' (un)certainties: 2013

Wednesday, 18 September 2013

Why You Should Always Get Up to Take a Piss

Genny and Ingo's house
As I piss against a tree it all comes splashing back. Less than a year ago my work involved a lot of sitting down and a lot of typing, as did Emma's. We had all of these ideas.. On those cold winter days with numb hands and heavy heads on the way to work,

we dreamed and plotted and talked and talked. I admit, too, that I never could quite believe that a lot of it would happen.

Tuesday, 17 September 2013

Hitchhiking to Ecuador Part Five: The Final Run

On the final day Amilkar lets us ride in the front cab with him. He explains that the police are "tranquillo" in the south and so will not pull us over.  The cabin is pimped out. I am talking disco pimped. The seats and dash are covered with thick white fur as is the floor, and the walls are studded with jewels. After a long day of Spanish, Jenga and discargar Amilkar puts his 1990s mix CD on. This confirms once and for all that Colombia truly is in 1994 - think mullets, track suits leisurewear and Friends. At 7pm we arrive in Amilkar's home town, Ipiales. Amilkar then gives us an alpaca hat and fleece blanket as he is worried we will be cold in Ecuador and Peru and then takes us to our couchsurf host by taxi. Amilkar is truly one of the most selfless and genuine people I have ever been lucky enough to meet. We both agree we must find Jenga and get it to him on our way back up to Colombia.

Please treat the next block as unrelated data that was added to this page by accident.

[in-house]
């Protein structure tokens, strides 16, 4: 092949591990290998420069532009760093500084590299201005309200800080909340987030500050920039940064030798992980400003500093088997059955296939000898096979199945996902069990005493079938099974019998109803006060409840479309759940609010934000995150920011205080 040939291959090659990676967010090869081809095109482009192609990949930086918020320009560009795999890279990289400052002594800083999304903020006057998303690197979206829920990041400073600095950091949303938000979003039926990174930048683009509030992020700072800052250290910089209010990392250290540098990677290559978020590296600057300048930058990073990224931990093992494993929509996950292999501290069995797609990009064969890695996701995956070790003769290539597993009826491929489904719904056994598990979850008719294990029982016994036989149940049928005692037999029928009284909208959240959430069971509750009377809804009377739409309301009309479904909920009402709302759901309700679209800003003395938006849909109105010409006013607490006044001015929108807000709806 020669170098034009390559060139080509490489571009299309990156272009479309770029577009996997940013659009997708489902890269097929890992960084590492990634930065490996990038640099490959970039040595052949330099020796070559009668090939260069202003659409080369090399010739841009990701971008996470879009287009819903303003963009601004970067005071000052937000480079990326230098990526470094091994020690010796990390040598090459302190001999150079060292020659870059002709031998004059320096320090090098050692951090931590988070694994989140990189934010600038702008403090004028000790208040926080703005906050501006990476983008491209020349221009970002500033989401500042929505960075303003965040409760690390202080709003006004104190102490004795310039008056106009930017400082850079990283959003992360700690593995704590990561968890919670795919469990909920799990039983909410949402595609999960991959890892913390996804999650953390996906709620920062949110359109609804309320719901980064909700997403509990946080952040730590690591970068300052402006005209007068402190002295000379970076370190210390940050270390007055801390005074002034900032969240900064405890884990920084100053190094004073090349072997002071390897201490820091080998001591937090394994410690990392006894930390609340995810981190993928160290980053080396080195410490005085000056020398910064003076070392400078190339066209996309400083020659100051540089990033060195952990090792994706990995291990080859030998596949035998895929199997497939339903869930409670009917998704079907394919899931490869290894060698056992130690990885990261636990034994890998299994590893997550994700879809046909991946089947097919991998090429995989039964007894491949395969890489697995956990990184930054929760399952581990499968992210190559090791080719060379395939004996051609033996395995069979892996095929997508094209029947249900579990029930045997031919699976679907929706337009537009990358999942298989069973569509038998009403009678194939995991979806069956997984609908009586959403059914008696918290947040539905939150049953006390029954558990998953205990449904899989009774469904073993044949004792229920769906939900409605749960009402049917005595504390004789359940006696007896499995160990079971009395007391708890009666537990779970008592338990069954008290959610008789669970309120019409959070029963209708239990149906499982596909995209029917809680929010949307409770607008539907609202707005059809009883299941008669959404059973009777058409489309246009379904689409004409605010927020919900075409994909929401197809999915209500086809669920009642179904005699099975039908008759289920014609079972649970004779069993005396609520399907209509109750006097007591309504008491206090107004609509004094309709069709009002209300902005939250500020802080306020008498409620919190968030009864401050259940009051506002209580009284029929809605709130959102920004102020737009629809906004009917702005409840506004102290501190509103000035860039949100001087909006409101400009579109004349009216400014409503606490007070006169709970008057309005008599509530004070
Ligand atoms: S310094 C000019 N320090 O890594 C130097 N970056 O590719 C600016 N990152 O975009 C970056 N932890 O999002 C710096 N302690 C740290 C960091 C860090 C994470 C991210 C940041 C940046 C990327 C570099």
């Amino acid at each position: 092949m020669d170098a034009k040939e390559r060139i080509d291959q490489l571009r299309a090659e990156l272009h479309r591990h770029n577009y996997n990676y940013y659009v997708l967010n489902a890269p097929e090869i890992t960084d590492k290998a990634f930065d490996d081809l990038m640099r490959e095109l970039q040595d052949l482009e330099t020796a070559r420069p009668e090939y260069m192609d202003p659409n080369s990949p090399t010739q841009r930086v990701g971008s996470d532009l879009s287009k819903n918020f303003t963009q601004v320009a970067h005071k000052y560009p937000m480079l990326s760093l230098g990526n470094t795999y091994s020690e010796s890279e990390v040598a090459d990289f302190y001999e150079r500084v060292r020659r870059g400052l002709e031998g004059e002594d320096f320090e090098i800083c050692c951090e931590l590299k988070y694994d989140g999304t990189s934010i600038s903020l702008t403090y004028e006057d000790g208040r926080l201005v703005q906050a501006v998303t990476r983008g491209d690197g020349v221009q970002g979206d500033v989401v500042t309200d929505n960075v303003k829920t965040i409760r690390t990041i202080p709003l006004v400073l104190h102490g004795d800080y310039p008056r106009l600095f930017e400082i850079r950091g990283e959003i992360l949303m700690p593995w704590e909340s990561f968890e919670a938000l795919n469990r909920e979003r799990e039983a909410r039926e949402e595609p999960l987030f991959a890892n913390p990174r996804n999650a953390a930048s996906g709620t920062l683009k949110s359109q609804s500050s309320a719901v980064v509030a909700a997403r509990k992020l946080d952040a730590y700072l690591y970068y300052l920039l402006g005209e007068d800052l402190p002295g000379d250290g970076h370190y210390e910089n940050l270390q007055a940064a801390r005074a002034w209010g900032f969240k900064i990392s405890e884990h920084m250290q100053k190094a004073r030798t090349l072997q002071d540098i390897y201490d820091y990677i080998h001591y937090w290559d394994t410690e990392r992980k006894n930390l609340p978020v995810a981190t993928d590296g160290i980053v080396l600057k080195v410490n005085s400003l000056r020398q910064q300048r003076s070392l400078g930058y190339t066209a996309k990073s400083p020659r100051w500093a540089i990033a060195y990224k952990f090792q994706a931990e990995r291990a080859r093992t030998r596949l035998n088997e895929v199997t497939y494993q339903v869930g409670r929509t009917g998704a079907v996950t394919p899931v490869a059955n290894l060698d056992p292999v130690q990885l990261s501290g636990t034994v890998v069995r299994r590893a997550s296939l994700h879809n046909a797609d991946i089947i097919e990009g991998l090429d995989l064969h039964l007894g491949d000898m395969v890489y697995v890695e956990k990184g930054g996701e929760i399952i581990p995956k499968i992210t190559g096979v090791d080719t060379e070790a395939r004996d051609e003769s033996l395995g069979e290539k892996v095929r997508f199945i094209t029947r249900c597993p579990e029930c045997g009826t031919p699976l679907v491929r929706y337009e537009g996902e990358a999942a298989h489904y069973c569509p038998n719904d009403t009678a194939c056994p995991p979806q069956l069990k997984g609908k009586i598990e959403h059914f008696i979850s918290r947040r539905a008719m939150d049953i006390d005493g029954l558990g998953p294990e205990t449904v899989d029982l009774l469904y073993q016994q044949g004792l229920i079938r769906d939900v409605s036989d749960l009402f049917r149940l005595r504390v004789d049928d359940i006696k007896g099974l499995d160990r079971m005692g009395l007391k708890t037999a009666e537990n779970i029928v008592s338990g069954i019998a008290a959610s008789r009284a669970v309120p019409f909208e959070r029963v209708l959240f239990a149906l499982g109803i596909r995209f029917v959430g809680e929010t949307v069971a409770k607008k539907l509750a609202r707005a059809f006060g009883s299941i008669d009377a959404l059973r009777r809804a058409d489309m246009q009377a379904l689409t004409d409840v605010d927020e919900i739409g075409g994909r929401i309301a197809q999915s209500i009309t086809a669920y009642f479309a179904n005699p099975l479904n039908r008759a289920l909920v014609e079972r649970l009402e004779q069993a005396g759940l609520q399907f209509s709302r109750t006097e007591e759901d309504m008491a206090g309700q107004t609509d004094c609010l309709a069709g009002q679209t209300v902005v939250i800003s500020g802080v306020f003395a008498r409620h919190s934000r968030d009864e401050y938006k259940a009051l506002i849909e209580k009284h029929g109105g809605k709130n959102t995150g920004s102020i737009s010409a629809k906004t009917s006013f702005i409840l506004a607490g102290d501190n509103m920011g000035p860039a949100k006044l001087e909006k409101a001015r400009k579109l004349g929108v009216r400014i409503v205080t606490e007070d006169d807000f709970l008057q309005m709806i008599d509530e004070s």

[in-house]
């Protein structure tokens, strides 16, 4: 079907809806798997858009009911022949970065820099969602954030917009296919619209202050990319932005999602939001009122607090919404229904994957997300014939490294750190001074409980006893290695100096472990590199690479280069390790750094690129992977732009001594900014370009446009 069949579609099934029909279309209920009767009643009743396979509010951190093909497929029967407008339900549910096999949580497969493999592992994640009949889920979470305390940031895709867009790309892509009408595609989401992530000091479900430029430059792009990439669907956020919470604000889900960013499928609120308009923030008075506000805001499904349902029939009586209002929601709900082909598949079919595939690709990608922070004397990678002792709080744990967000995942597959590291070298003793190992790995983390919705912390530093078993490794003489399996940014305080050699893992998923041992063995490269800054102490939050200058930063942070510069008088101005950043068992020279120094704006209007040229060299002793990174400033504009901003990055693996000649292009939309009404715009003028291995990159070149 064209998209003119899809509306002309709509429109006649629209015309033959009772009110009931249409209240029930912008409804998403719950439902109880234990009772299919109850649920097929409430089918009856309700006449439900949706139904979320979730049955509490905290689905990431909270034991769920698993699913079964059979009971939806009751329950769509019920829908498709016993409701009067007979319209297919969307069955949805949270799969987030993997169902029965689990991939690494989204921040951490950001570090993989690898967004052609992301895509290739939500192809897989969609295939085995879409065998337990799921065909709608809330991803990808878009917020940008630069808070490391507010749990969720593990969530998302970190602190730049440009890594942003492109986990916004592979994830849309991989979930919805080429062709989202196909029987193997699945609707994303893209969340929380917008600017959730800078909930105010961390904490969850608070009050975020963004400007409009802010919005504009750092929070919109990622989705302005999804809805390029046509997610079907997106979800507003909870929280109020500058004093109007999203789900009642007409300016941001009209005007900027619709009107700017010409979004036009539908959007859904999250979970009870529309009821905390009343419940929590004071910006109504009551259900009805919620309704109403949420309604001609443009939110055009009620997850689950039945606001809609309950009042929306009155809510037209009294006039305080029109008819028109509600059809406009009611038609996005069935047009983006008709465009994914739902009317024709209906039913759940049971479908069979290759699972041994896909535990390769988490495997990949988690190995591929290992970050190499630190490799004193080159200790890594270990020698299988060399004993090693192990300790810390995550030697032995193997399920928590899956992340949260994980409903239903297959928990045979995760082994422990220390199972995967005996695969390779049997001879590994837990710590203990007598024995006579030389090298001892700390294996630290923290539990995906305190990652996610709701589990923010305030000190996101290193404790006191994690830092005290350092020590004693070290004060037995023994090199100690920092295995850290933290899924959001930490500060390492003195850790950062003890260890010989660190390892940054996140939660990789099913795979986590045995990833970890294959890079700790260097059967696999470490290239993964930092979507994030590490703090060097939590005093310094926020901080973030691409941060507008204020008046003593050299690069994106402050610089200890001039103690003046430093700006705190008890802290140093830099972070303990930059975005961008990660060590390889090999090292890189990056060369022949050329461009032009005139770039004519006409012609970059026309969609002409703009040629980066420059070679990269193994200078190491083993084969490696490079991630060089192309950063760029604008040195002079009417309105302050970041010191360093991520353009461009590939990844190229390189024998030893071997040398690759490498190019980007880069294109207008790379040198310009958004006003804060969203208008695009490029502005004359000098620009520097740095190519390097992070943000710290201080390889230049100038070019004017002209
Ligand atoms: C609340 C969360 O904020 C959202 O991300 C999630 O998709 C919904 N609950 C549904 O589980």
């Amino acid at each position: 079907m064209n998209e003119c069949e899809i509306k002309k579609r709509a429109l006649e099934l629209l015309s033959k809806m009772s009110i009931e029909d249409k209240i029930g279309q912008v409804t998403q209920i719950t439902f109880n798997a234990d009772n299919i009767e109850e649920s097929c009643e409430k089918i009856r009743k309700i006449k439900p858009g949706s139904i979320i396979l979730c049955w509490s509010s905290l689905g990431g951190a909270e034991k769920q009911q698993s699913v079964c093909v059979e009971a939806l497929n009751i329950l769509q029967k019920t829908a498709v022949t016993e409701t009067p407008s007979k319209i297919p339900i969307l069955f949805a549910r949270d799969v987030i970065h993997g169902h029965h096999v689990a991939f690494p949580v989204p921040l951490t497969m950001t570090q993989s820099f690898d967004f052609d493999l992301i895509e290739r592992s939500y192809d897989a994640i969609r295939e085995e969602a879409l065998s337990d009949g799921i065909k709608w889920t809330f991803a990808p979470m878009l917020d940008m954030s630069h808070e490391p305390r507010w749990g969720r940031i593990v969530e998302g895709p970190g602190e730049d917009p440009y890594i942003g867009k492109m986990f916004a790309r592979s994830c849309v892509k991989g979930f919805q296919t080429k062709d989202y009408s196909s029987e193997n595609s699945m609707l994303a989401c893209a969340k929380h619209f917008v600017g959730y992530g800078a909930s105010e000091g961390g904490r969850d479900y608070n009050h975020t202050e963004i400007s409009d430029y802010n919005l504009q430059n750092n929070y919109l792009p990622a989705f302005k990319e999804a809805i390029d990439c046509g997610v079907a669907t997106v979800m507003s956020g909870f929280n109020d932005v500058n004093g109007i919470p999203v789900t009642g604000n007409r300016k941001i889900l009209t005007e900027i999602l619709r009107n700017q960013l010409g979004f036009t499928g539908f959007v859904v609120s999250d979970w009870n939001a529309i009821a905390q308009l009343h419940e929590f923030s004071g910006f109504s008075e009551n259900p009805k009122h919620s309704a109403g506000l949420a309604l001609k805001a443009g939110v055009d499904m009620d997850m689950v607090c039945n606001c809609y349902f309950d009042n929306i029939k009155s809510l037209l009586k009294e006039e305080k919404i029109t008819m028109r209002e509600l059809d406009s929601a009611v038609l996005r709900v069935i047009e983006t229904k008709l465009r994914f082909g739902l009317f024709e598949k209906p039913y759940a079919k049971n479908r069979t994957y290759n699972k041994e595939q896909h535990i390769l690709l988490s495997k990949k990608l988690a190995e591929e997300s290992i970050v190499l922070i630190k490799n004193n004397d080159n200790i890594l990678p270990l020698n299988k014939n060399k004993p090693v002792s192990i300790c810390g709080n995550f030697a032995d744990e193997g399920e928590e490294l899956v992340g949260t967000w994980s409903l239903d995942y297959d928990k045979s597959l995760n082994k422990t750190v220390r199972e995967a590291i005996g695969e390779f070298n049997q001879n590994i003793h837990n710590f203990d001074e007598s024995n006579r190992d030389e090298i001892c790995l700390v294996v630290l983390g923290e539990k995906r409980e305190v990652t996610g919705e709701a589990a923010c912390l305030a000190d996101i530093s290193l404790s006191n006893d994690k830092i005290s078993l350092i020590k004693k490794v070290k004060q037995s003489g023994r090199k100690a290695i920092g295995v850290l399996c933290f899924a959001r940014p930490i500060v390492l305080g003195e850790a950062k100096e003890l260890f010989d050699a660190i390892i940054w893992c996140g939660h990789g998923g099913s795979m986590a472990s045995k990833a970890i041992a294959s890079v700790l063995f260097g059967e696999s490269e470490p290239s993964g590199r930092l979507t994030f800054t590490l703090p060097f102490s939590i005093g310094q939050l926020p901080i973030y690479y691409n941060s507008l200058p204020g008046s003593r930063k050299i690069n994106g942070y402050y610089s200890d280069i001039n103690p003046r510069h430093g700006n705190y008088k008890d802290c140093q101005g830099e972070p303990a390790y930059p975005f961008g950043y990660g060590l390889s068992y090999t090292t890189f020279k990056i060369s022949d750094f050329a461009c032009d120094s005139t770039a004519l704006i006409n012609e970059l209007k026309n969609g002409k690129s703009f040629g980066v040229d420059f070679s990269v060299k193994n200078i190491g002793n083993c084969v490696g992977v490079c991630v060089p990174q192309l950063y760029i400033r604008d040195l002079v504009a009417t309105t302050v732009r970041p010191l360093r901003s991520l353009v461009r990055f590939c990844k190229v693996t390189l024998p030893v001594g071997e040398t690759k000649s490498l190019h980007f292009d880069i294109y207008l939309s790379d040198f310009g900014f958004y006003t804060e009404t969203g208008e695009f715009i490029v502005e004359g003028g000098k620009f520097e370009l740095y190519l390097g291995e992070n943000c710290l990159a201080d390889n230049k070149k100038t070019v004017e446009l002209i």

Monday, 16 September 2013

Hitchhiking to Ecuador Part Four: Busted

Usually when we saw police at military checkpoints we would dive into the back of the truck to hide. Amilkar had warned us that is was illegal to carry people in the back of his truck and he only had one seat in the front.

This time, though, in our tired state we just laid still. As the truck slowed over a speed bump I looked straight at the Po-Po through our small flap of folded-back tarp. We felt the truck slow further and then pull in.
Immediately grabbed what we could and dived over several rows of salt to lie as flat and quiet as we could in the darkness.